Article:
• Because the LDCs are regulated utilities with a monopoly in their service area, any rate changes to their services need to be approved by the regulators at the NH Public Utilities Commission. 
  • In the rate-setting process, several factors are taken into account, the key one being the investment the LDCs have made in distribution equipment and facilities (pipelines, compressor stations, trucks, etc.) as well as the working capital used to operate their business. These investments are collectively known as the rate base. Expenses such as payroll, administration, and taxes are also taken into account. Because LDCs are for-profit business, they are allowed to earn a return on their distribution services, however, the rate of return is capped by the regulators, and is typically in the range of 9 to 10% on the equity invested.
  • Rate-setting is a complicated business and rate cases presented by utilities are expensive and lengthy endeavors requiring a great deal of review and analysis by both the LDC and the regulators.
  • Growing the natural gas distribution business is expensive and challenging. The reasons are complex, but an important aspect is that within the networks, the LDCs have already been very successful in signing up natural gas customers. In their service areas, which is considered to be within 100 ft of natural gas main, the LDCs have already signed up about 80% of potential customers. This significantly limits potential growth in their customer base from within their existing distribution network. Growth needs to come from expanding the network.
  • At the same time as the natural gas utilities are trying to grow their businesses, there is a negative impact on natural gas usage due to energy-efficiency measures  in homes and the “natural” turnover and replacement of aging heating units, such as dryers and stoves, to more efficient units.

As public utilities, the LDCs are required to submit annual reports to the NH Public Utilities Commission. These reports make for compelling reading. Here are some interesting details that I gleaned from an examination of the 2012 annual reports (2013 reports are not yet available):

  • These are capital-intensive business with profitabilities of the order of 5%.
  • Revenues per customer are ~$900 per year and net income per customer is only about $50/year, which is not a great deal.
  • The bulk of their costs are associated with the purchase of natural gas (about 60% of their overall expenses).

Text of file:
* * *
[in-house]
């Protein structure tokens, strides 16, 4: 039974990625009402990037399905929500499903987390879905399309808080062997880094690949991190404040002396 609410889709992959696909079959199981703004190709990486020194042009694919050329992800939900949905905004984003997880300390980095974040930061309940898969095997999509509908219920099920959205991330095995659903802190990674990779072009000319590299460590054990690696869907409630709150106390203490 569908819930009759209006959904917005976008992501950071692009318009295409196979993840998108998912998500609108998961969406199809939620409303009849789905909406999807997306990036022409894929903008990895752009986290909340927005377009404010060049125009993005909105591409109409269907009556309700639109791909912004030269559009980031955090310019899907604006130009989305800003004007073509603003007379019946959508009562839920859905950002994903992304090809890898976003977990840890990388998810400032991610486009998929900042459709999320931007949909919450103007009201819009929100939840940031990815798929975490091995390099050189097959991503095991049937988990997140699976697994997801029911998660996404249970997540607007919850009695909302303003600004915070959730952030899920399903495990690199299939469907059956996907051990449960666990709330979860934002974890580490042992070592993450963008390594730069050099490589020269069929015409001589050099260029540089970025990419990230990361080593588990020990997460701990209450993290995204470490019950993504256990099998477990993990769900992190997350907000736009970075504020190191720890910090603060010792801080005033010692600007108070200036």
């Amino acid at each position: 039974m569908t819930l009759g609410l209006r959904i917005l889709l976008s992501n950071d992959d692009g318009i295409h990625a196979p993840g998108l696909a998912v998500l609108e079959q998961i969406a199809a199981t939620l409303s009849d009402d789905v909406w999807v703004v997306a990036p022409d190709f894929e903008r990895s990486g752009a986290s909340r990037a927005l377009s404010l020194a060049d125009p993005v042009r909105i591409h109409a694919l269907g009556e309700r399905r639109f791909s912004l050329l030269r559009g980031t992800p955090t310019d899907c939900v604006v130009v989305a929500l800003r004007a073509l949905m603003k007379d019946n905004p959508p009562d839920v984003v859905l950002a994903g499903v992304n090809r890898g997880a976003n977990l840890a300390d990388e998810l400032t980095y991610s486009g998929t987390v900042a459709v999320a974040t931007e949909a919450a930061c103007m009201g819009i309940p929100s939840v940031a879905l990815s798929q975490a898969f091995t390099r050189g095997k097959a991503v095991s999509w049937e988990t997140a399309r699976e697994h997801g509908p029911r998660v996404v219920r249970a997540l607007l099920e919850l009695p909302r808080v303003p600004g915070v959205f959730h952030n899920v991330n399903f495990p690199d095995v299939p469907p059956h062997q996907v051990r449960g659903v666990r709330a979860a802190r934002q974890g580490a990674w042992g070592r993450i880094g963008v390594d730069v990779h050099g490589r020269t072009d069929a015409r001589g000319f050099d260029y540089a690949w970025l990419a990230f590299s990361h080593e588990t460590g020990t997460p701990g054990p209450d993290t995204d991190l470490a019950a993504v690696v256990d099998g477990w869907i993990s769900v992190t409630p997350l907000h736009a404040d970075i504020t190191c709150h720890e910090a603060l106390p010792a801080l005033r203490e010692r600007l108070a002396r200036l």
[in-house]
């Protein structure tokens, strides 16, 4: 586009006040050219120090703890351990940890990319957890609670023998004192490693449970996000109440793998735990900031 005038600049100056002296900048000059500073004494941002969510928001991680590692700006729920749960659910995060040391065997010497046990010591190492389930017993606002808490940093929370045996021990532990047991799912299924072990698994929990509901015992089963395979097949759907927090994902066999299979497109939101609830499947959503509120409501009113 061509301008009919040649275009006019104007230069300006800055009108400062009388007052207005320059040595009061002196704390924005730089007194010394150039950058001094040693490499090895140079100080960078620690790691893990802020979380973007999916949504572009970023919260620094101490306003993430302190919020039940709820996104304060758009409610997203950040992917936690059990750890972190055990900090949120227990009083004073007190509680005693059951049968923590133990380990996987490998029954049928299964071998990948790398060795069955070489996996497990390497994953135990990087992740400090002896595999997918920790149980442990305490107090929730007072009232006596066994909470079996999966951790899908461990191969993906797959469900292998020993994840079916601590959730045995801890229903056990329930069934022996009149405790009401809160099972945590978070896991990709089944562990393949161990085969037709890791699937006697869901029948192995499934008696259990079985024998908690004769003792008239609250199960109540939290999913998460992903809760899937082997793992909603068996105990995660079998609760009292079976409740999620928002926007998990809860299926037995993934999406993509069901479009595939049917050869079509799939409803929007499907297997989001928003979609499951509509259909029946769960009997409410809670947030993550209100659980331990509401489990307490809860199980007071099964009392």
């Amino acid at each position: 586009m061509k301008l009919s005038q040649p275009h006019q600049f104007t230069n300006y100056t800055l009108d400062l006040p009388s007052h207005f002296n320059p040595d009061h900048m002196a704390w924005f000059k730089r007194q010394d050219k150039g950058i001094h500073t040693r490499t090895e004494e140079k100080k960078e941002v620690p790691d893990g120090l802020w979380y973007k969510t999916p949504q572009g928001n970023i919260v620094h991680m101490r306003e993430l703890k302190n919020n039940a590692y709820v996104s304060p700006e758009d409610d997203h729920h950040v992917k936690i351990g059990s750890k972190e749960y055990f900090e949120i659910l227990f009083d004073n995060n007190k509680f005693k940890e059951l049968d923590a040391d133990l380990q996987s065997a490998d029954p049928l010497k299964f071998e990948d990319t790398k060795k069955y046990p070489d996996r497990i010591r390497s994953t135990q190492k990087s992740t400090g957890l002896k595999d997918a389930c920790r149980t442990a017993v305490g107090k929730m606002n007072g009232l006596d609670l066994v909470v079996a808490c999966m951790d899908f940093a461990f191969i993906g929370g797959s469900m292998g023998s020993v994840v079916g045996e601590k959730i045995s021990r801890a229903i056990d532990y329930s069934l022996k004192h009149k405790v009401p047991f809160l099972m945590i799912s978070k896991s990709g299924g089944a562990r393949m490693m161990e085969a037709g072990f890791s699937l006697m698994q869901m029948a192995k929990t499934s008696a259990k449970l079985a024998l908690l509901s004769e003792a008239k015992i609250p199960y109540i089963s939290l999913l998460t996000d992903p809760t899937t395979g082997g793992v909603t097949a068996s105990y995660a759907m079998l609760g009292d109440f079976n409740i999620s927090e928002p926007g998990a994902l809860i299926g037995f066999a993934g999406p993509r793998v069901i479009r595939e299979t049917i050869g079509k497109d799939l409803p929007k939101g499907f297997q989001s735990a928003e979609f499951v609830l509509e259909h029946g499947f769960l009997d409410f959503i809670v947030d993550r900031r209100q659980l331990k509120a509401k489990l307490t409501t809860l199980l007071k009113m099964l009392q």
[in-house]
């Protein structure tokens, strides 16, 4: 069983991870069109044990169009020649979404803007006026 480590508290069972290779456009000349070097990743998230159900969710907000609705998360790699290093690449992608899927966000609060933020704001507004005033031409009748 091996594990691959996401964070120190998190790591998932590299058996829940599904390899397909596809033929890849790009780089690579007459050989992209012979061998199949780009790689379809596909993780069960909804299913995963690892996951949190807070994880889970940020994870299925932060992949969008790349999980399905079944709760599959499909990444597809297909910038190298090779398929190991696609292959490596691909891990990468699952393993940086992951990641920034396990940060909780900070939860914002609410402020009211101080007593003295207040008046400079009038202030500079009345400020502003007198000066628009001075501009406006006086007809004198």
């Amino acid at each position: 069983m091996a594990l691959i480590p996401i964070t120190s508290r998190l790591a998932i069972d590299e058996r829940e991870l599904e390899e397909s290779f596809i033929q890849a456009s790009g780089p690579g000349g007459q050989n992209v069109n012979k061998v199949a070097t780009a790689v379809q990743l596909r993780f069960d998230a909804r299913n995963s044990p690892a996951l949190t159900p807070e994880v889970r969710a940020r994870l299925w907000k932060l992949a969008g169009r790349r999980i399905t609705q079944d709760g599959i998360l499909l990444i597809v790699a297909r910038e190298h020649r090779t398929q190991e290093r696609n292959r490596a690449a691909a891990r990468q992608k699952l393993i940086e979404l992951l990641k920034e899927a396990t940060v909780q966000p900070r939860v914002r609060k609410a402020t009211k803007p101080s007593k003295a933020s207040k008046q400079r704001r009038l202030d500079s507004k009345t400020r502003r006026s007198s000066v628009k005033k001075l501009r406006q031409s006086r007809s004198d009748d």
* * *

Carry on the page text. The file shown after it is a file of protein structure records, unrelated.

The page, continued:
• Other costs include typical operations and maintenance costs, depreciation, administration and debt service expenses.
  • The LDCs keep a small supply of liquefied natural gas at storage facilities on hand to assist with supply shortages. Some will even use propane when natural gas is in short supply and some LDCs have even purchased storage capacity at underground storage locations located in other parts of the US to ensure gas supply during periods of high demand.  

A question often asked is why the natural gas utility cannot provide natural gas to your home. The main reason is that there may not be a natural gas main pipeline nearby. The service area for a natural gas company typically lies within 100 ft of a mainline: anything further becomes too expensive. Expansion of service area by the laying down of new distribution piping is expensive and consideration must be given to the costs of pipeline extensions, housing density, and the probability of signing up new customers. Moreover, regulators are very sensitive to the “socialization” of expansion plans so they do not want network expansion plans funded by rate increases for existing customers. New pipelines, which cost about $1 million per mile, have to be paid by new customers. As noted earlier, the income per natural gas customer per year is low so capital recovery and return on investment requires a very long period. It is for this reason that expansion in natural gas service areas is a slow, measured, and carefully evaluated process.

In my next post, I will take a closer look at retail natural gas pricing in New Hampshire, which turns out to be a fairly complicated matter.

In the meantime, remember to turn off the lights before you leave the room and call Dig Safe at 811 before starting to dig.

Mike Mooiman
Franklin Pierce University

[*Pipeline – A great 1960’s surf music instrumental by the Chantays. I have always have loved the way this tune kicks off with that distinctive riff. You just know there are good things to come. Here is Pipeline, covered by Stevie Ray Vaughn and surf guitar god, Dick Dale.]